*Disclaimer. Culture is an “elusive lever” because it is based on assumptions, mindsets, social patterns, and unconscious actions.  As a result, the eight cultures aren’t MECE (mutually exclusive, collectively exhaustive), and multiple cultures often exist in a single team, function, and company.  Bottom line, the eight cultures are a tool, not a law (and I glossed over a lot of stuff from the report)

Image credit: Wikimedia Commons

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Agile Innovation

How to Embrace Agile Leadership to Innovate at Speed

Agile Innovation

GUEST POST from Diana Porumboiu

In a world dominated by uncertainty, how can we prepare for the unpredictable and keep innovating in what seems like a highly chaotic environment?

We simply need to be faster in adapting to change and navigating uncertainty. Studies show that organizations that move faster achieve significantly better results across various metrics, including profitability, operational resilience, organizational health, and growth.

How to make sure your organization is fast enough? Innovation at speed is more relevant than ever, but someone must put the pedal to the metal. Typically, that someone has to be a leader, because in the face of unprecedented change, leaders are needed to get us through the transformation.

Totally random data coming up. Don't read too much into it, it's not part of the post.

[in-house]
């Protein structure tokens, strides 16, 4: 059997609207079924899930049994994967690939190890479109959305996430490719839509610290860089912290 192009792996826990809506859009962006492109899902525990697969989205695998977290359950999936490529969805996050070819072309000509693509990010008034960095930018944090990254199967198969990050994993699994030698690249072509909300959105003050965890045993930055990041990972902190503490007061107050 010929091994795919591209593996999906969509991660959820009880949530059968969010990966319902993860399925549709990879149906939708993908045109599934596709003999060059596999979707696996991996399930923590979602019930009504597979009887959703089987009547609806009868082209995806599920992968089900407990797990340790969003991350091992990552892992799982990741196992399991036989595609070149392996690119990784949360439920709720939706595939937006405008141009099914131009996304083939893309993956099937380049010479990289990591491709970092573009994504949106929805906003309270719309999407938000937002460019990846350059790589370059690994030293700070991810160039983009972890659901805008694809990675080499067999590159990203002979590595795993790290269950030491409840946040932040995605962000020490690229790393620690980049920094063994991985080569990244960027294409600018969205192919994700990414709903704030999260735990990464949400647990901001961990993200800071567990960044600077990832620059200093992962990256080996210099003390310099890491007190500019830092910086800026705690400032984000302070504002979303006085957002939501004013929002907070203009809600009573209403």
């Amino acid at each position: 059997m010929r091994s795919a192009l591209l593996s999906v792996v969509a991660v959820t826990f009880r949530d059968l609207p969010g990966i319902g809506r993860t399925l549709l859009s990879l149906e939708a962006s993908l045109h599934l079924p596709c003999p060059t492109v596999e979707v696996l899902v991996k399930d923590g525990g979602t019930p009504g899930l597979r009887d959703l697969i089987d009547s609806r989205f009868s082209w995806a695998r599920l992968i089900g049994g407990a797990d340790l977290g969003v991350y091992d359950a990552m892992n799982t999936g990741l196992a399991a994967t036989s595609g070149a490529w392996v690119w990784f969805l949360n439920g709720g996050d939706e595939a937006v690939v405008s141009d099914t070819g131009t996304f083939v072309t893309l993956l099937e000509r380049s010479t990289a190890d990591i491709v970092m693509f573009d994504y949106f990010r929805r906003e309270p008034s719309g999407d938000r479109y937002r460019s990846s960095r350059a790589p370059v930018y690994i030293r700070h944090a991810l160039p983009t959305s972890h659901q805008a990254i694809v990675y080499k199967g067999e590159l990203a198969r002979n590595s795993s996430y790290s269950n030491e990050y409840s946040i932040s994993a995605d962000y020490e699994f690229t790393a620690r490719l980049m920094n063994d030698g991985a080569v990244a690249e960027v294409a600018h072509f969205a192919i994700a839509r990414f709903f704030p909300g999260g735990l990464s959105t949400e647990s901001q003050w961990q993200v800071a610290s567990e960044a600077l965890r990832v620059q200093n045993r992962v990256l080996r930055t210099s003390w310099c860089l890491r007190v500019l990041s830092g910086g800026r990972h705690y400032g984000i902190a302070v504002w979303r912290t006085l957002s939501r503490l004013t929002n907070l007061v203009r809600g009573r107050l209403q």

However, unless organizations rethink leadership, they won’t be able to innovate systematically. In this day and age, great leadership requires a different mindset and a new approach to drive innovation and keep pace with change. We call this agile leadership.

This article, the second in the series dedicated to Agile Innovation Management, explores the critical role of agile leadership in innovating at speed.

Discover the key challenges and misconceptions surrounding the topic and understand why many leaders struggle with it. We’ll also provide practical steps and examples that will hopefully inspire you to increase the agility of your organization.

From Old Leadership Models to Agile Leadership

Let’s begin by clarifying what we mean by agile leadership and its position in relation to established leadership models.

The history of leadership traces back to Frederick Winslow Taylor, American engineer renown for his methods aimed at enhancing efficiency and productivity. Innovative at his time for shaping industrial management, his legacy still lives on today.

Unfortunately, his methods are not adapted for this century. Despite this, many leaders and managers still adhere to “Taylorism”, a top-down approach where leaders make the decisions and plans, and employees are tasked with executing them.

This model conflicts with the flexible and adaptable mindset required for agility. The gap between employees and Taylorist leaders trying to implement agile practices often leads to frustration and inefficiency.

Even if they introduce squads and sprints, Taylorists maintain a top-down approach, telling people what to do and how.